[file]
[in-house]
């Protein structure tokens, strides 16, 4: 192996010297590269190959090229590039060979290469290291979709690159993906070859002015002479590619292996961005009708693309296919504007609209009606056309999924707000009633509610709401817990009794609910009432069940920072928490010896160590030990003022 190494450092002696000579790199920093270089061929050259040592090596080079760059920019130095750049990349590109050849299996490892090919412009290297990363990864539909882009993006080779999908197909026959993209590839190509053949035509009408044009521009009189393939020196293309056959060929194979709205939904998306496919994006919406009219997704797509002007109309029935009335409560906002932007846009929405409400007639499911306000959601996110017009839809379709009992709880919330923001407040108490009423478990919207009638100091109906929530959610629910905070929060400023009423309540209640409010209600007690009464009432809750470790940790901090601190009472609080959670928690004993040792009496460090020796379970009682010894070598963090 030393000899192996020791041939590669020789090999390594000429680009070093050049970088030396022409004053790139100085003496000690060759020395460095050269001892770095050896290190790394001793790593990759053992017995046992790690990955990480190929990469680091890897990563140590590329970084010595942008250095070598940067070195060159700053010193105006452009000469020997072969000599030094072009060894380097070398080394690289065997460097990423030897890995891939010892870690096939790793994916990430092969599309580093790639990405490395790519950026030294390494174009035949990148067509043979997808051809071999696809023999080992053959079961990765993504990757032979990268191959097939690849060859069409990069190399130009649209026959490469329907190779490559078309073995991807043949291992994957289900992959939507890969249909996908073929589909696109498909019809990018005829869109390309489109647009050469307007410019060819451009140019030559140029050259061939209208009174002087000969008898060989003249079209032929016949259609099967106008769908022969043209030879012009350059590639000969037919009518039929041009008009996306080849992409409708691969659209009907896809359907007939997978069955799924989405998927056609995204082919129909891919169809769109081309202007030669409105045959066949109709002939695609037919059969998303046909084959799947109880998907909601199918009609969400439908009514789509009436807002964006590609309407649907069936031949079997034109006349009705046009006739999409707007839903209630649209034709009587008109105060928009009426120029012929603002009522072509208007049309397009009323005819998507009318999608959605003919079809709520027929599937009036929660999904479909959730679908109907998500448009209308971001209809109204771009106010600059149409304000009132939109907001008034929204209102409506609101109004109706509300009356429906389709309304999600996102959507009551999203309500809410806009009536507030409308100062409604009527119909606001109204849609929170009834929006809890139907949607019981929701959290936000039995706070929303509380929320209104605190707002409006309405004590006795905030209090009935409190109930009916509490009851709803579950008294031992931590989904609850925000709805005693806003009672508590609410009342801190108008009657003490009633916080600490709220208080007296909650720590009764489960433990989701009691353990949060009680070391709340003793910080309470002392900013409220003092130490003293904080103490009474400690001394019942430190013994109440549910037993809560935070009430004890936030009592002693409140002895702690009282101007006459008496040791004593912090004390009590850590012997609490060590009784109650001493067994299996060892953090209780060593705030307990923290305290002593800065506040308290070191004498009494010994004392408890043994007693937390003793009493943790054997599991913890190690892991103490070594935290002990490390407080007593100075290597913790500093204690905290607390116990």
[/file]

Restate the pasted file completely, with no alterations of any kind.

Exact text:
[in-house]
């Protein structure tokens, strides 16, 4: 192996010297590269190959090229590039060979290469290291979709690159993906070859002015002479590619292996961005009708693309296919504007609209009606056309999924707000009633509610709401817990009794609910009432069940920072928490010896160590030990003022 190494450092002696000579790199920093270089061929050259040592090596080079760059920019130095750049990349590109050849299996490892090919412009290297990363990864539909882009993006080779999908197909026959993209590839190509053949035509009408044009521009009189393939020196293309056959060929194979709205939904998306496919994006919406009219997704797509002007109309029935009335409560906002932007846009929405409400007639499911306000959601996110017009839809379709009992709880919330923001407040108490009423478990919207009638100091109906929530959610629910905070929060400023009423309540209640409010209600007690009464009432809750470790940790901090601190009472609080959670928690004993040792009496460090020796379970009682010894070598963090 030393000899192996020791041939590669020789090999390594000429680009070093050049970088030396022409004053790139100085003496000690060759020395460095050269001892770095050896290190790394001793790593990759053992017995046992790690990955990480190929990469680091890897990563140590590329970084010595942008250095070598940067070195060159700053010193105006452009000469020997072969000599030094072009060894380097070398080394690289065997460097990423030897890995891939010892870690096939790793994916990430092969599309580093790639990405490395790519950026030294390494174009035949990148067509043979997808051809071999696809023999080992053959079961990765993504990757032979990268191959097939690849060859069409990069190399130009649209026959490469329907190779490559078309073995991807043949291992994957289900992959939507890969249909996908073929589909696109498909019809990018005829869109390309489109647009050469307007410019060819451009140019030559140029050259061939209208009174002087000969008898060989003249079209032929016949259609099967106008769908022969043209030879012009350059590639000969037919009518039929041009008009996306080849992409409708691969659209009907896809359907007939997978069955799924989405998927056609995204082919129909891919169809769109081309202007030669409105045959066949109709002939695609037919059969998303046909084959799947109880998907909601199918009609969400439908009514789509009436807002964006590609309407649907069936031949079997034109006349009705046009006739999409707007839903209630649209034709009587008109105060928009009426120029012929603002009522072509208007049309397009009323005819998507009318999608959605003919079809709520027929599937009036929660999904479909959730679908109907998500448009209308971001209809109204771009106010600059149409304000009132939109907001008034929204209102409506609101109004109706509300009356429906389709309304999600996102959507009551999203309500809410806009009536507030409308100062409604009527119909606001109204849609929170009834929006809890139907949607019981929701959290936000039995706070929303509380929320209104605190707002409006309405004590006795905030209090009935409190109930009916509490009851709803579950008294031992931590989904609850925000709805005693806003009672508590609410009342801190108008009657003490009633916080600490709220208080007296909650720590009764489960433990989701009691353990949060009680070391709340003793910080309470002392900013409220003092130490003293904080103490009474400690001394019942430190013994109440549910037993809560935070009430004890936030009592002693409140002895702690009282101007006459008496040791004593912090004390009590850590012997609490060590009784109650001493067994299996060892953090209780060593705030307990923290305290002593800065506040308290070191004498009494010994004392408890043994007693937390003793009493943790054997599991913890190690892991103490070594935290002990490390407080007593100075290597913790500093204690905290607390116990």